As Ponelis (1979: 126) indicates, NP1 in the se/'s GC can belong to at least four subcategories of nouns:

- deadverbial nouns, for example, vandag se weertoday's weather,

- proper nouns/names, for example, Jan se beveleJan's orders,,

- pronouns, for example, die ou [wie se gedagte] dit was, the guy whose idea this was.

In the vanof GC the order of the head noun of the GC is reversed. For example, in die ouers van Janthe parents of Jan the N1 ouersparents of the NP1 is the head of the construction and it is postmodified by the Genitive Form (abbreviated to: GF) van Janof Jan.

There are, however, a number of competing hypotheses about the constituent structure of the vanof GCs, each supporting a different syntactic analysis of the GC in Afrikaans. The first hypothesis is that vanof in the GC is a preposition, therefore that VAN + NP2 is a postmodifying Prepositional Phrase (abbreviated to: PP) that follows NP1:

Example 17

NP[NP1 die ouers] [GF[PP [P van][NP2 Jan]]]
the parents of Jan

The second hypothesis is that vanofis a genitive particle, just like se's, and thus forms part of NP1, and the rest of the GC is a NP2 that postmodifies NP1:

Example 18

[NP1 die ouers van][NP2 Jan]
the parents of Jan

(cf. (Kirsten, Johanita 2015)Kirsten 2016: 244).

In the syntactic analyses of GCs, it is also assumed that the head noun (N1 or N2) of a GC determines what NP heads the construction as a whole (NP1 or NP2).

The following summarises the syntactic structure of se's GCs as spelt out by Ponelis (1979: 126). The examples give an indication of the syntactic variation of NP1 within the GC and the range of syntactic categories and constituents that can function as premodifying constituents of NP2:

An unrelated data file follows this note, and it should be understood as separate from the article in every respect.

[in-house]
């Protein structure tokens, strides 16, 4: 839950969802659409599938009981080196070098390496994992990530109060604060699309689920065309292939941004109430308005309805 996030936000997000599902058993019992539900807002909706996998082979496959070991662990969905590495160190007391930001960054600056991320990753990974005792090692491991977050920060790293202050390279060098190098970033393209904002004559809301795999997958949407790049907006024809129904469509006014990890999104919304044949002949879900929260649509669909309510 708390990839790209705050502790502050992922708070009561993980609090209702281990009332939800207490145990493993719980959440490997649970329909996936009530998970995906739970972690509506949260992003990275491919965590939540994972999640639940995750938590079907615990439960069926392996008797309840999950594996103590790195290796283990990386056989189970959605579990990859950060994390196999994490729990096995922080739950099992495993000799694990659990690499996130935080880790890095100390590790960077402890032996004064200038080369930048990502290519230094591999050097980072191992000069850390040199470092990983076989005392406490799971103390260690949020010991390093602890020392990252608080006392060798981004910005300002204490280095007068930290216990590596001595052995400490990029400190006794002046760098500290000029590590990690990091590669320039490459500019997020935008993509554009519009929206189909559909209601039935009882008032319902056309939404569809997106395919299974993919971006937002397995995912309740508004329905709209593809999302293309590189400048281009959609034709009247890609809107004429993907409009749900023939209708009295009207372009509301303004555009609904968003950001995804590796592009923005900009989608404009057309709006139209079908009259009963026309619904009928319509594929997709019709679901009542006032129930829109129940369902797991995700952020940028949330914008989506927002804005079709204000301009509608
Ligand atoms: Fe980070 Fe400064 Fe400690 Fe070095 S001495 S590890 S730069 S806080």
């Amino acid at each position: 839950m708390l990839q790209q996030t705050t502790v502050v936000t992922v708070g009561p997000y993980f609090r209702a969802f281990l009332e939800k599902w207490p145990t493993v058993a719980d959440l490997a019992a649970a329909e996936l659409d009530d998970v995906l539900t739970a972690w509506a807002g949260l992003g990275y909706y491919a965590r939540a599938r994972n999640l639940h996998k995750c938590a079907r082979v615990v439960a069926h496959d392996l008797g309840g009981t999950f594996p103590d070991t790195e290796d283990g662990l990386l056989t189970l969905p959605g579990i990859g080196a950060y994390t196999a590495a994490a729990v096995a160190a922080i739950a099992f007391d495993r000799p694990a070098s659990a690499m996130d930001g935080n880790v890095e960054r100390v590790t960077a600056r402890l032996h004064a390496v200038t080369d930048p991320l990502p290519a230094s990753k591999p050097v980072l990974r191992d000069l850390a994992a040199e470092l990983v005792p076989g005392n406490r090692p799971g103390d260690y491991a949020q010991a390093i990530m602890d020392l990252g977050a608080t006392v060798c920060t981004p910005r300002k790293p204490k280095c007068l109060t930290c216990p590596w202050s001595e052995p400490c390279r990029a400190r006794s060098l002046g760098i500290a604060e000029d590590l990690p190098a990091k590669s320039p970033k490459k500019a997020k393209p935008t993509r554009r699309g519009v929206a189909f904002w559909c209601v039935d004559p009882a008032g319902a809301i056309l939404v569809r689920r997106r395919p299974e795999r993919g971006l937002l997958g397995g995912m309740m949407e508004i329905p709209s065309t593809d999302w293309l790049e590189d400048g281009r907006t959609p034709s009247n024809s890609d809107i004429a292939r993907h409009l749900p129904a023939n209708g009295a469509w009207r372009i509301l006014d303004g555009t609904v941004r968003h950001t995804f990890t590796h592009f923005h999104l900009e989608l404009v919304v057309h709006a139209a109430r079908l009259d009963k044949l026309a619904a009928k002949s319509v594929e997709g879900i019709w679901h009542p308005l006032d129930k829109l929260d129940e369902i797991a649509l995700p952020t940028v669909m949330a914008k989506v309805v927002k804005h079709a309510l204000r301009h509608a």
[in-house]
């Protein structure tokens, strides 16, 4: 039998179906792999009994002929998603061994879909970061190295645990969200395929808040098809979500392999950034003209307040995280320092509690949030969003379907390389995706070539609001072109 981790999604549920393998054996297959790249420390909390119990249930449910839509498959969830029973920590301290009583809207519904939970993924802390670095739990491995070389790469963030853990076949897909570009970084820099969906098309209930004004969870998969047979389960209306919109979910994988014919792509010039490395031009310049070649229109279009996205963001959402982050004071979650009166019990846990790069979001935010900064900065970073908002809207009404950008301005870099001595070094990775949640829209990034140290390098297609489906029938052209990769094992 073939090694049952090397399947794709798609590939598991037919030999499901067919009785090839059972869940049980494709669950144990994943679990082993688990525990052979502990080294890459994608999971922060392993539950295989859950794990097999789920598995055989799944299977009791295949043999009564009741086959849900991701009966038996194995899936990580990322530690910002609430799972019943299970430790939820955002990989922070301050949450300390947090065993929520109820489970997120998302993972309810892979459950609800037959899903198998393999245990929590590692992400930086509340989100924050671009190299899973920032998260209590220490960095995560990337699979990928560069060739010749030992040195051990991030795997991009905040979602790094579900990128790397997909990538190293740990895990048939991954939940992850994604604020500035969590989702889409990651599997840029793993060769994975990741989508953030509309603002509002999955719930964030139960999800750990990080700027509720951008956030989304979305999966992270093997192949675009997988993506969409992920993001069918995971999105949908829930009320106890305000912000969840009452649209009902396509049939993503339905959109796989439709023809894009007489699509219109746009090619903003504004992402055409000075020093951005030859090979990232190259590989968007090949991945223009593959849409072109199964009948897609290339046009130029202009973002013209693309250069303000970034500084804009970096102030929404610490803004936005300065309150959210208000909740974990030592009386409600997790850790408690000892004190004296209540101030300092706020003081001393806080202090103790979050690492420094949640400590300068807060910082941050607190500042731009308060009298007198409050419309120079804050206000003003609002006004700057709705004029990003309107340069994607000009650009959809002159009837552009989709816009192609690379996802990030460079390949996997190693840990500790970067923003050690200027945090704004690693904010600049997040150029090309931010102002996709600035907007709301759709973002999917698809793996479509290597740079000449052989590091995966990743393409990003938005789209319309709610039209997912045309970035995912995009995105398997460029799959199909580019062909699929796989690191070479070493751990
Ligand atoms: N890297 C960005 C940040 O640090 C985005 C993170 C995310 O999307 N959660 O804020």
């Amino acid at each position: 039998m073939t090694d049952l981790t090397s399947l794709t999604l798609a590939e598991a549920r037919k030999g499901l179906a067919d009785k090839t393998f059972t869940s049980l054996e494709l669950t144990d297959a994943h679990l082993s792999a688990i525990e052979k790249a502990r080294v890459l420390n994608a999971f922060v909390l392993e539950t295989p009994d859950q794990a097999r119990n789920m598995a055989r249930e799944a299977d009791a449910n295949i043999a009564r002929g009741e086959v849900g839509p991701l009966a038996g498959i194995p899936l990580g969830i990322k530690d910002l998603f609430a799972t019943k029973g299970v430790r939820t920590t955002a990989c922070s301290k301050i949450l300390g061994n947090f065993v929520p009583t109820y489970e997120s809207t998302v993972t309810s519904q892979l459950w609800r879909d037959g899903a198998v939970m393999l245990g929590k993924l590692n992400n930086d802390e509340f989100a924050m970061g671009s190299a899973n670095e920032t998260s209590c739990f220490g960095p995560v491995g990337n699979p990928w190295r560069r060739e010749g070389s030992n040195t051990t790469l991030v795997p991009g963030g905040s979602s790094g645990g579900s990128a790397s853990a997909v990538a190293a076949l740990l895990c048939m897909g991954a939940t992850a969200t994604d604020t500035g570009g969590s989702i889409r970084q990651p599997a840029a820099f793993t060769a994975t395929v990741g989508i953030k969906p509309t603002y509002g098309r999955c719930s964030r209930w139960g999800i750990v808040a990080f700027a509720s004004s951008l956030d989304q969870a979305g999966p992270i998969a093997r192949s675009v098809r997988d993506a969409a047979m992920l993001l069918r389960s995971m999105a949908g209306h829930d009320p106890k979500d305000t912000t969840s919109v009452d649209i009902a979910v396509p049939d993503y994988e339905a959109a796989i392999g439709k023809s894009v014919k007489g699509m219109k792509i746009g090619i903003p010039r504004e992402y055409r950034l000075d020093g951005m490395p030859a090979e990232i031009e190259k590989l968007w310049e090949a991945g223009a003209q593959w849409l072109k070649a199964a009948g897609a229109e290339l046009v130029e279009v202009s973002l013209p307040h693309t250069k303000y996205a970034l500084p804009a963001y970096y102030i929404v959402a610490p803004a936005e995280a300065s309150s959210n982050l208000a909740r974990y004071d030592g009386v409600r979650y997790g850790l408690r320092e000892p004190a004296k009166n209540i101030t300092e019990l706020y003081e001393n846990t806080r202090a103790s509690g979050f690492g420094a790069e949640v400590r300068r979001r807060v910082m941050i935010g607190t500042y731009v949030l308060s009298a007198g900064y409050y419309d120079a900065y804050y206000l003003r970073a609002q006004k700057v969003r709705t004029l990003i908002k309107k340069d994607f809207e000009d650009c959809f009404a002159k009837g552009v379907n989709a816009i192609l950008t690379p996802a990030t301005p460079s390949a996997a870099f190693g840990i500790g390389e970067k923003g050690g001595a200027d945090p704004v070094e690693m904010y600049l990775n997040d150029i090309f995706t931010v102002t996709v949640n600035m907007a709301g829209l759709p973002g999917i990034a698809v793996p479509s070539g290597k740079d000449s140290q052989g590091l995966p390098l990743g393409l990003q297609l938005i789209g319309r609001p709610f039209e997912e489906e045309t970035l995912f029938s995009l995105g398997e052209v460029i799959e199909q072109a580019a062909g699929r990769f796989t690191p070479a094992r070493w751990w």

Example 19

(Adverbial nominal)
a. vandag se weer
today's weather
(Adverbial nominal)
b. gister se aandag
yesterday's attention
(Numeral+ Noun + Adverb)
c. twee jaar gelede se afskeidspartytjie
two years ago's farewell party
(Proper noun/Name)
d. Jan se bevele
Jan's orders
(Determiner + Common noun)
e. die predikant se motor
the minister's car
f. Wie se gedagte is dit?
Whose idea is it?

All postmodifying constituents of NP1 that Ponelis (1979: 126) explicitely mentions, are a number of relative clauses which postmodify a N1, which is embedded in a GF (for example, the structure [GF [NP1 'n oogarts + S] se kommentaar]an optician's comments. However, in the GC wie se gedagtewhose idea appears within the relative clause in the sentence die ou [S'[GC wie se gedagte] dit was]the guy whose idea it was.

Ponelis (1979: 151 -152) also provides examples which illustrate the syntactic variation of the vanof GC:

Example 20

a. die tas van[[hierdie arme] man]
the suitcase of this poor fellow
b. die spore van [[die] kar]
the tracks of the car
c. die nefie van [[jou] oom]
the nephew of your uncle
d. die uitsending van [[gister/Dinsdag/volgende] week ]]
the broadcast of yesterday/Tuesday/next week

The few examples from the VKP below, also give an idea of the syntactic pre- and postmodificational features (in brackets) of N1 and N2 in the se's GC and the vanof GC: